The FCA’s Updates on Consumer Duty Implementation  

The Consumer Duty came into force for open products and services on 31 July 2023. For a summary of the Consumer Duty, please see our previous article.

In less than one month, the Consumer Duty will also apply to closed products and services, which were sold before 31 July 2023 but have not been marketed or sold to new customers since. The deadline for firms’ first annual board reports assessing compliance with the Duty is 31 July 2024.

The FCA has released various publications recently in relation to the upcoming 31 July 2024 deadline in the spirit of preparing firms to be in the position to successfully deliver higher and clearer standards of consumer protection. Firms should give adequate consideration to these updates to ensure their annual board report complies with the Duty.

This article will summarise a few of the recent important updates and will comment on what this means for firms looking to prepare for the fast-approaching deadline.

Sheldon Mills, FCA Executive Director delivered a speech titled “Consumer Duty: the art of the possible in a year” on 20 February 2024:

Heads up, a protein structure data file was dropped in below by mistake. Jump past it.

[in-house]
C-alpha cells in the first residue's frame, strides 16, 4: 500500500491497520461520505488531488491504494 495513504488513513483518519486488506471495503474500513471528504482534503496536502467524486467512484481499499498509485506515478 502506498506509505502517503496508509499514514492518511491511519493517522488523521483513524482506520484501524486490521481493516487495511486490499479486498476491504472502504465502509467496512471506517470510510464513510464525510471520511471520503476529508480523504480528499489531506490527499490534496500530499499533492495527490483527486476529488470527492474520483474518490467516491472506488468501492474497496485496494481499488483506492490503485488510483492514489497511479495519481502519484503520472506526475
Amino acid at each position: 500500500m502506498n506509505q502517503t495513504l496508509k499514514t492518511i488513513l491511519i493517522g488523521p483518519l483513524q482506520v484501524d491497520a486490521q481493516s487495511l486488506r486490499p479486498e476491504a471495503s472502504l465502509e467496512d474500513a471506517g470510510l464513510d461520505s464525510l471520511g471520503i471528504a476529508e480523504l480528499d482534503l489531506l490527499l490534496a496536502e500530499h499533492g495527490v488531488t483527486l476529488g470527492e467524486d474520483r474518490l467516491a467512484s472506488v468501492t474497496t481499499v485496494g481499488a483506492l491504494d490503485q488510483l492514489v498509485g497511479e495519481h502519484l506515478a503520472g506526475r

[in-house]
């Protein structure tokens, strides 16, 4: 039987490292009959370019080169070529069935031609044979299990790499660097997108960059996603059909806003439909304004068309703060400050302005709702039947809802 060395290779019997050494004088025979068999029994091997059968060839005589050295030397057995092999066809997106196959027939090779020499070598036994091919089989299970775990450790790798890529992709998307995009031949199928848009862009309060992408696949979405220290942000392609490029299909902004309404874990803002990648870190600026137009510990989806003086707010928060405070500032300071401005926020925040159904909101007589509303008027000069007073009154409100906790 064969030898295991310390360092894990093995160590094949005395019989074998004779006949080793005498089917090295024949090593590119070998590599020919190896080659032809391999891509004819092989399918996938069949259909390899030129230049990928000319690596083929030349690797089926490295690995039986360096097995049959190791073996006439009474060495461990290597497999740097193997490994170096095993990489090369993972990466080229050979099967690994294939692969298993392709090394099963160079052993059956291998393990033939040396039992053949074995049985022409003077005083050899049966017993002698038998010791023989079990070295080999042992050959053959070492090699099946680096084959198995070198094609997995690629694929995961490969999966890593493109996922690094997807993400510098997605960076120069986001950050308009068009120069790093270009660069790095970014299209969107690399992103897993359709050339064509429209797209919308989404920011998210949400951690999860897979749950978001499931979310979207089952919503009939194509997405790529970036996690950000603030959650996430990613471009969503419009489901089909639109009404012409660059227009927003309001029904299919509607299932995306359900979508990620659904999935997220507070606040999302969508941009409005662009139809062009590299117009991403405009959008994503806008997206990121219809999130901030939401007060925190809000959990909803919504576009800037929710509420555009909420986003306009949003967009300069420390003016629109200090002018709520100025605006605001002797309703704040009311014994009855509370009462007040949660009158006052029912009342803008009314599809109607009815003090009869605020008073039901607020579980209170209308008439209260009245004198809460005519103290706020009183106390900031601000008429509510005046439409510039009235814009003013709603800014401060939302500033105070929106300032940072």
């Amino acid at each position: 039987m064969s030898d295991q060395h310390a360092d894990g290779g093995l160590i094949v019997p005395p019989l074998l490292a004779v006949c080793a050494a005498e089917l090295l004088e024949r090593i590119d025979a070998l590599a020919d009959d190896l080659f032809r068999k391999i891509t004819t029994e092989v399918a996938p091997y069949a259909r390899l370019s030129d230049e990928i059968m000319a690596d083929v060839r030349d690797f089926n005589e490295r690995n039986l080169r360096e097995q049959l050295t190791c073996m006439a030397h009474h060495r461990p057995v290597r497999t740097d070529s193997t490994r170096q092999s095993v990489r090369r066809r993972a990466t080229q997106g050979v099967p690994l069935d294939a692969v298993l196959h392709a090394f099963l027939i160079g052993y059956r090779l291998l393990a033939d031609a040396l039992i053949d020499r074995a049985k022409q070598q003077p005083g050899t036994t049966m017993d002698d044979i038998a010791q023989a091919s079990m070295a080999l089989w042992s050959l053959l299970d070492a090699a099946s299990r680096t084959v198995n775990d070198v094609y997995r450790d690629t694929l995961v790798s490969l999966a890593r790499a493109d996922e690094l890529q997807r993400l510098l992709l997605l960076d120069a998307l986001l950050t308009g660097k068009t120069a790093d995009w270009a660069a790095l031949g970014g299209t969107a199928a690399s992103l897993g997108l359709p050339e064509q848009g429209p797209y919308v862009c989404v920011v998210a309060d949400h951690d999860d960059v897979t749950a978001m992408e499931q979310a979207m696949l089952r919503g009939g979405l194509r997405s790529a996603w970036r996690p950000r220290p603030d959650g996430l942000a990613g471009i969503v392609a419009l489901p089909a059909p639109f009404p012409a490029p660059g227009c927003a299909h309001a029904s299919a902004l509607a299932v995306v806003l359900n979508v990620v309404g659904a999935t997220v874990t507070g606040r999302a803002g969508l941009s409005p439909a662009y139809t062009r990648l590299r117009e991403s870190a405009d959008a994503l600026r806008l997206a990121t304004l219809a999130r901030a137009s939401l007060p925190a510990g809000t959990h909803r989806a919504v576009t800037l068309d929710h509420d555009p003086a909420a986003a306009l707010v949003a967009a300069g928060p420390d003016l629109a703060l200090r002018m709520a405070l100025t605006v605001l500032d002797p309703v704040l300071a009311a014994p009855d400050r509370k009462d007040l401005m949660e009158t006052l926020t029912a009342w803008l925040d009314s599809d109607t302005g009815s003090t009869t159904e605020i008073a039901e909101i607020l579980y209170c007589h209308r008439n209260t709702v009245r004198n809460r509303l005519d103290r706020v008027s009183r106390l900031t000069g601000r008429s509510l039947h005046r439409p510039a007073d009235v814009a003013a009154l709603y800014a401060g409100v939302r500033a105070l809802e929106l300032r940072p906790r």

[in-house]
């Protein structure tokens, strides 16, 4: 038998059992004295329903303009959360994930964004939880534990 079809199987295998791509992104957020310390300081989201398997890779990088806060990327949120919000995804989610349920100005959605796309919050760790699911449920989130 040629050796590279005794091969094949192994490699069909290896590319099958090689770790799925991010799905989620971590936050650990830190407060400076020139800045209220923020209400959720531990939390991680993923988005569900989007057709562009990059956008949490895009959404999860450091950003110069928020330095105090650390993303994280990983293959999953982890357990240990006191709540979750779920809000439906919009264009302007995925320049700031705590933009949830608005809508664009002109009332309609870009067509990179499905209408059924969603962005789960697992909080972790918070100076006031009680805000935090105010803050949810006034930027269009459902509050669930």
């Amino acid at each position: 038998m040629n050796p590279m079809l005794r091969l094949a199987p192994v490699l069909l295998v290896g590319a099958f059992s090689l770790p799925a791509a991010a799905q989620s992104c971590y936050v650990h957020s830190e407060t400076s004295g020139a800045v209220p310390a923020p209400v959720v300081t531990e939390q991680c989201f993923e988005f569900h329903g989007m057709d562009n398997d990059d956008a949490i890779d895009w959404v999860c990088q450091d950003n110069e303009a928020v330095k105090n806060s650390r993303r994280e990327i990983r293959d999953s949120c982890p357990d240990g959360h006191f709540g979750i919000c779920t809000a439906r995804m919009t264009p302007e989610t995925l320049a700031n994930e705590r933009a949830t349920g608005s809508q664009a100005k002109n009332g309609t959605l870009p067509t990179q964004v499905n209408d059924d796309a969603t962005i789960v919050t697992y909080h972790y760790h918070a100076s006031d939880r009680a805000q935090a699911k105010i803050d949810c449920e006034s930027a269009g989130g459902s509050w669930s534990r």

Sheldon commented on how significant progress has been made with many firms embracing the Consumer Duty after 6 months after the deadline for open products, reinforced by the results of the Consumer Duty firm survey ( Consumer Duty firm survey – Autumn 2023 | FCA). The FCA expects that certain sectors will be impacted more by the closed products and services deadline, such as  life insurance, funeral plans, consumer investments, consumer finance and retail banking. Firm’s in these sectors should make arrangements to ensure their own plans respond to the main issues that Sheldon Mills identified before the deadline:

  1. Gaps in data monitoring: Firms are required to evidence that they are delivering good outcomes for consumers, but they face the challenge of having out-of-date/incomplete client records for closed products. The FCA suggests that in this scenario, firms should take additional steps to reduce the risk of detriment to consumers, for example through enhanced outcomes testing.
  2. Fair value in closed products: The FCA acknowledges that there are closed products which may offer poor value. Despite this, firms must be able to demonstrate that their closed products provide fair value to consumers. Firms can take into account the costs and benefits that were incurred before the Duty came into effect.